…but there are worries. Hosmer has seemed to have lost his power(slugging percentage is down to .357 from last year’s .448) and his approach at the plate the last few weeks has been hack-tastic. I’m starting to think Hosmer went to school at Francoeur High, where their motto is “We have never seen a pitch you don’t like”. Hosmer’s strikeout rate is up, walk rate is down but the biggest fall has been his situational hitting. Hosmer’s RE24(Base-Out runs added, where zero is average) is at -3.5, compared to last year’s 25.1. while his WPA+(Wins Probability Added) is at 4.6 next to last year’s 14.3. What that basically means is that in situations where the Royals need a big hit from Hosmer, he just isn’t producing. His doubles are way up this year, sitting at 20 already compared to last year’s 34, but across the board he is hurting the team more than helping. His defense is still above average(although the advanced metrics have not been nice to him defensively over the years) but his oWar is at a -0.9. So whatever he is bringing to the table defensively is being negated offensively. This is a nice look at his “new” approach:

fangraphs.com
fangraphs.com

Hosmer has a bit different verdict than Moustakas at this point, as there is still value in Hos. It amazes me that the Royals continue to hit him in the 3rd spot in the order, as he is hitting only .171 in the last month, but there he is every night, near the top of the order. Does a trip to Omaha help? Possibly. I could see a scenario where Hos is sent down and Matt Fields  is given a shot in his absence. The likelihood of that happening is probably miniscule, as the Royals seem reluctant to admit their draftees need to be sent back down(Moustakas being the perfect case). Another option is to package Hosmer in a trade to a contender at the trade deadline. David Lesky(who is a great follow on twitter) first proposed this at PineTarPress.com and I was taken aback at first. I had never really considered the idea of trading Hos, as he always seemed like a possible future MVP candidate. But as we stretch into year three of him struggling for major portions of the year, I really started considering if this was the right thing to do.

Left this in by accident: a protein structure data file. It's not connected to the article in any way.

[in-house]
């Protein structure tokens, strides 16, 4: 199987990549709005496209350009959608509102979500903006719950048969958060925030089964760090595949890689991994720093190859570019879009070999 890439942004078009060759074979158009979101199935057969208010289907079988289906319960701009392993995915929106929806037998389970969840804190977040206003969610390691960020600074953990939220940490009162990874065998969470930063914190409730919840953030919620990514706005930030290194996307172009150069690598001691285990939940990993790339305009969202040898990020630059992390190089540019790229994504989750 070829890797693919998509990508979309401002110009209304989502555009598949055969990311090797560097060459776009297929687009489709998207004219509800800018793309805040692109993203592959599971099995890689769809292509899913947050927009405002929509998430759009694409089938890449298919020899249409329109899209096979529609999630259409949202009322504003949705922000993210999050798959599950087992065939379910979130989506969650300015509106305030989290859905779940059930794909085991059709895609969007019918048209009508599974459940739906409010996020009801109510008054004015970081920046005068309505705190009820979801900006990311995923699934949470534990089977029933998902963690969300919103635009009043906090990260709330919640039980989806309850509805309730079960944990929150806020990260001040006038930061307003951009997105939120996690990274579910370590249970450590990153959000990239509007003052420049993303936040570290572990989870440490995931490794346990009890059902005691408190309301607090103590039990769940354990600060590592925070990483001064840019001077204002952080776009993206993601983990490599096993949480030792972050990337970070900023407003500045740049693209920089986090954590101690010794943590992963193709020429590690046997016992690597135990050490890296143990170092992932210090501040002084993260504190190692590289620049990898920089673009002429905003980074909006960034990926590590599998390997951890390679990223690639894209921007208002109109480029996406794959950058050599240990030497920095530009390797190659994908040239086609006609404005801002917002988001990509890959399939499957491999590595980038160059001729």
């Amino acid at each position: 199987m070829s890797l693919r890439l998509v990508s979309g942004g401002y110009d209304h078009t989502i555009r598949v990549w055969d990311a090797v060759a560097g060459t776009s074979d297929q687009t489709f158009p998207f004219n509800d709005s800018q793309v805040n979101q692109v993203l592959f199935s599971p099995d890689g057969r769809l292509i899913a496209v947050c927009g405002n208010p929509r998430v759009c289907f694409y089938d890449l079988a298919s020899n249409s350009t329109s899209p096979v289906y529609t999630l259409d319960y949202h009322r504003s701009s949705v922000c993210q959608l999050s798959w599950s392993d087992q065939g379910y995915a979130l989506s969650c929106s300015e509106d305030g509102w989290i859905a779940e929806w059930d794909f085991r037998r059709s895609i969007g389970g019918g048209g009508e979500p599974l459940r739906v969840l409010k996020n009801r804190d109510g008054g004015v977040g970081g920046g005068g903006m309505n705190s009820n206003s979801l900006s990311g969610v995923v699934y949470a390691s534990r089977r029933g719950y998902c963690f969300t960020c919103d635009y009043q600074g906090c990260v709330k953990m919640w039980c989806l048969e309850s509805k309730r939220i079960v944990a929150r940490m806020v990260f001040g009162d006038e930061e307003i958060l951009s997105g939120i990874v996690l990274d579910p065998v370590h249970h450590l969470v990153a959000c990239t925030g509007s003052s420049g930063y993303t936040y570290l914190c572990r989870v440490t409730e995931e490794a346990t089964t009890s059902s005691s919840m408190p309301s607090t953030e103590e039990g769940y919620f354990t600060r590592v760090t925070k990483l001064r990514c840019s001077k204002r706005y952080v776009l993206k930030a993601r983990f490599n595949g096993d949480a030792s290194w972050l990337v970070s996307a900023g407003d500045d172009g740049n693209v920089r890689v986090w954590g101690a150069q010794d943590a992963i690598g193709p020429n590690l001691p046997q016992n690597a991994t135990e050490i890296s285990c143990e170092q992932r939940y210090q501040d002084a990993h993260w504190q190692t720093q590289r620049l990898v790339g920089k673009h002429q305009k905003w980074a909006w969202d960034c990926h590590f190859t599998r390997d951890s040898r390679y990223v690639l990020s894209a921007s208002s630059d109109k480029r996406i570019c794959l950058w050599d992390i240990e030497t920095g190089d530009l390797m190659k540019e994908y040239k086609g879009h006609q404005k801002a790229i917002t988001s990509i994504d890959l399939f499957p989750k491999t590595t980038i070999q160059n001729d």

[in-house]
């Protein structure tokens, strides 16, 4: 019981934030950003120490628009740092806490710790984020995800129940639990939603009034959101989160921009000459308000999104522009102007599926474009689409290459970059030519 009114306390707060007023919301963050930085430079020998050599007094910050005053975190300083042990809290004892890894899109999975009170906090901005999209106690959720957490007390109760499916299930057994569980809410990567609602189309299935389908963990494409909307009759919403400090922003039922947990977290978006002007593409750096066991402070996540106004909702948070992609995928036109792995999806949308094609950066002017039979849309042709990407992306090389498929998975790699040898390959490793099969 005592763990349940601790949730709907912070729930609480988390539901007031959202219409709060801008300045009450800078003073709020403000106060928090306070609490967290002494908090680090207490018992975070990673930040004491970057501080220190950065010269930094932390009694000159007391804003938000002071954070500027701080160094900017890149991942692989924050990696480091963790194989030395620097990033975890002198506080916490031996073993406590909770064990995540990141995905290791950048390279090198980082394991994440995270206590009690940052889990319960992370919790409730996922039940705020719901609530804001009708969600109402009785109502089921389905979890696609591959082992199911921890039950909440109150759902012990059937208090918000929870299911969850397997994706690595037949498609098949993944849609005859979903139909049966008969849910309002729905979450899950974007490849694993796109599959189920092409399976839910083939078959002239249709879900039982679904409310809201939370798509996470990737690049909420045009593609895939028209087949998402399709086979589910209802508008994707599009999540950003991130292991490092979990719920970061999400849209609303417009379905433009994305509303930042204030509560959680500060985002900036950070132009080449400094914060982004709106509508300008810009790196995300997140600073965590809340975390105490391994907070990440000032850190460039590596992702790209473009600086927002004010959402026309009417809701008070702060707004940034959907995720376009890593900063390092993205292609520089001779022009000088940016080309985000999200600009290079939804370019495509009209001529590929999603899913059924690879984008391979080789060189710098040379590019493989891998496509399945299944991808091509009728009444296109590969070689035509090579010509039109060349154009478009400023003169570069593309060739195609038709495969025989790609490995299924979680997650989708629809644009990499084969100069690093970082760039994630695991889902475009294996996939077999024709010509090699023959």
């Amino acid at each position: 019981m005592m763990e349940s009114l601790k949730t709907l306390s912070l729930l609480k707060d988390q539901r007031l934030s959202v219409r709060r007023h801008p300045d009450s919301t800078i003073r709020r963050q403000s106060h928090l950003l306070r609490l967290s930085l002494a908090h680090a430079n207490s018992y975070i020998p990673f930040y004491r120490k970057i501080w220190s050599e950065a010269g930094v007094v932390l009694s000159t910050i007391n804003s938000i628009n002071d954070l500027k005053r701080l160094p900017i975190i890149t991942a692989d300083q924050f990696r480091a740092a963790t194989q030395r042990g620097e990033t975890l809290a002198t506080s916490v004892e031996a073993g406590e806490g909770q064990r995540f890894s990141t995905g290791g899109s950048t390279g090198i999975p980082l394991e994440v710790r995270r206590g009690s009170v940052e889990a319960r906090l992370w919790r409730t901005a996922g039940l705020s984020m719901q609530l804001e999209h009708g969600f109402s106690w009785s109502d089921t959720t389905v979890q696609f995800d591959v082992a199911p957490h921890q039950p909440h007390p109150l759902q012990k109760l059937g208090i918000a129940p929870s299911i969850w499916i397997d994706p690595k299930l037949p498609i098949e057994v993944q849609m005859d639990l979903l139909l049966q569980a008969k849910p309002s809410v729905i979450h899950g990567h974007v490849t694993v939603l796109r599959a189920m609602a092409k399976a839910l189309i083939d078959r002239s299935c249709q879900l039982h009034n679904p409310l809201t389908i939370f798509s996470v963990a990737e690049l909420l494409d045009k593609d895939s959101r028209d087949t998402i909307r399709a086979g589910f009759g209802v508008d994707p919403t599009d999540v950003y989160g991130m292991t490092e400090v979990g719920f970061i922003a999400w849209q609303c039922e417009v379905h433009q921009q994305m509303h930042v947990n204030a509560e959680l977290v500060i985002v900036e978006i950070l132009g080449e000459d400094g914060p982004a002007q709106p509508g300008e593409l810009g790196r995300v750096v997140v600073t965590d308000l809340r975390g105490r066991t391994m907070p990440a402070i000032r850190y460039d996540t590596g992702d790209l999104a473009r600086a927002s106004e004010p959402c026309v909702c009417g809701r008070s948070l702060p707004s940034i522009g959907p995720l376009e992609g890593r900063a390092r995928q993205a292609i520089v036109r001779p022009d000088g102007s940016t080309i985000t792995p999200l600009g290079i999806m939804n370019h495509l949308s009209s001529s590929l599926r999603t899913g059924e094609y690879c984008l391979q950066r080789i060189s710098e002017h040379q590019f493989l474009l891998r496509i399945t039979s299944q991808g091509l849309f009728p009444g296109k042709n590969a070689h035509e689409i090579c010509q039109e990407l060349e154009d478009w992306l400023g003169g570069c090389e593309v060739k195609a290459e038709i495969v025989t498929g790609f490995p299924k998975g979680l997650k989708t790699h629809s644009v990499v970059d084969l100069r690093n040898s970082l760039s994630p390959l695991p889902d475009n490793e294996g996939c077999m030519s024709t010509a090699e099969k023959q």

zimbio.com
zimbio.com

On one hand, it’s obvious the talent there. When Hosmer puts it all together he is a middle of the order threat and can be a major factor in the direction this ballclub goes in. But the more he struggles, the more you start wondering what is fundamentally wrong to where he can’t just put it together. Why does his swing get messed up so often? Why is his approach at the dish a mess? Why does his power go on vacation at the worst times? You really start to wonder if mentally he just isn’t cut for this and if this is how he will be his entire career. The Royals are very much in “win now” mode and if they fall out of contention this move could be considered. Hosmer still has a lot of value and I’m sure some team is already salivating at the thought of working with him on his swing and untapping his true potential. I’m not saying the Royals should go out and trade him; what I am saying is that it isn’t foolish to consider that as a possibility.

kansas.com
kansas.com

Hosmer and Moustakas were supposed to be two of the main keys to get the Royals to the “Promised Land”, the playoffs. But so far we are left with two players who just aren’t producing like this team needs them to. I remember once having a conversation about which of the two of these hitters the Royals should try to sign to an extension if you could only keep one(the thought being they are both Scott Boras clients so there was no way the Royals would be able to keep both). This was early in the season of 2012 and I couldn’t make a definitive choice. Now in 2014, I seriously don’t think the Royals should sign either to a long term deal. As the old saying goes, it’s time to quit straddling the fence on these two; it’s time for Kansas City to either “Shit or get off the pot”, cause Hosmer and Moustakas are killing the Royals in more ways than one.

 

 

Moose’s Struggles, Part Deux

kc1

Early on in the movie “Groundhog Day”, Bill Murray starts to realize that he is living the same day over and over again. Murray goes through different stages of realization, everything from anger, sadness and depression to hope and glee. Right now myself and most other Royals fans feel like we are living the same day over and over again; in this day, instead of a little furry creature popping out of the ground and telling us how much winter we have left, we get Royals third baseman Mike Moustakas continuing his struggling ways. His stats pretty much speak for themselves: